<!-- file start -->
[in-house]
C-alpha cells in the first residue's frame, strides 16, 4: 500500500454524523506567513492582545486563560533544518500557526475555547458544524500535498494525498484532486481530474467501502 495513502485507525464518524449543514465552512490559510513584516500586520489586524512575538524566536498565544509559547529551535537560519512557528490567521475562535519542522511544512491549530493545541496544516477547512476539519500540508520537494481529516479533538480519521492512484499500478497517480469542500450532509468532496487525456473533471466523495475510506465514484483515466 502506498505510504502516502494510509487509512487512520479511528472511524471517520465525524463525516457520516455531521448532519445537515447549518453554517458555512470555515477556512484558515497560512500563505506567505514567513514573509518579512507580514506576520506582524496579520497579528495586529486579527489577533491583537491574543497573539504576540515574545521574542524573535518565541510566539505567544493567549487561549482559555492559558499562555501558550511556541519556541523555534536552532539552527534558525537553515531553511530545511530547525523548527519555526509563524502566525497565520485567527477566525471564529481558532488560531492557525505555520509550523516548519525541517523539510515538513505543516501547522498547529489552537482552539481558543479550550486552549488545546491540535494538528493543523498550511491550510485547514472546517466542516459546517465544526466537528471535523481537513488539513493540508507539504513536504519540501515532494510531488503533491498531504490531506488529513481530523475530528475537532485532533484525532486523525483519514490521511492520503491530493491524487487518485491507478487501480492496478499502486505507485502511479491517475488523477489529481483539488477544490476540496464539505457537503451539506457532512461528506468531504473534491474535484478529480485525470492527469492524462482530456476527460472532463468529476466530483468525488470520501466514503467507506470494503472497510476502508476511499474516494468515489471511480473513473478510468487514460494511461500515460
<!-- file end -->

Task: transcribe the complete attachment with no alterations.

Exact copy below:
[in-house]
C-alpha cells in the first residue's frame, strides 16, 4: 500500500454524523506567513492582545486563560533544518500557526475555547458544524500535498494525498484532486481530474467501502 495513502485507525464518524449543514465552512490559510513584516500586520489586524512575538524566536498565544509559547529551535537560519512557528490567521475562535519542522511544512491549530493545541496544516477547512476539519500540508520537494481529516479533538480519521492512484499500478497517480469542500450532509468532496487525456473533471466523495475510506465514484483515466 502506498505510504502516502494510509487509512487512520479511528472511524471517520465525524463525516457520516455531521448532519445537515447549518453554517458555512470555515477556512484558515497560512500563505506567505514567513514573509518579512507580514506576520506582524496579520497579528495586529486579527489577533491583537491574543497573539504576540515574545521574542524573535518565541510566539505567544493567549487561549482559555492559558499562555501558550511556541519556541523555534536552532539552527534558525537553515531553511530545511530547525523548527519555526509563524502566525497565520485567527477566525471564529481558532488560531492557525505555520509550523516548519525541517523539510515538513505543516501547522498547529489552537482552539481558543479550550486552549488545546491540535494538528493543523498550511491550510485547514472546517466542516459546517465544526466537528471535523481537513488539513493540508507539504513536504519540501515532494510531488503533491498531504490531506488529513481530523475530528475537532485532533484525532486523525483519514490521511492520503491530493491524487487518485491507478487501480492496478499502486505507485502511479491517475488523477489529481483539488477544490476540496464539505457537503451539506457532512461528506468531504473534491474535484478529480485525470492527469492524462482530456476527460472532463468529476466530483468525488470520501466514503467507506470494503472497510476502508476511499474516494468515489471511480473513473478510468487514460494511461500515460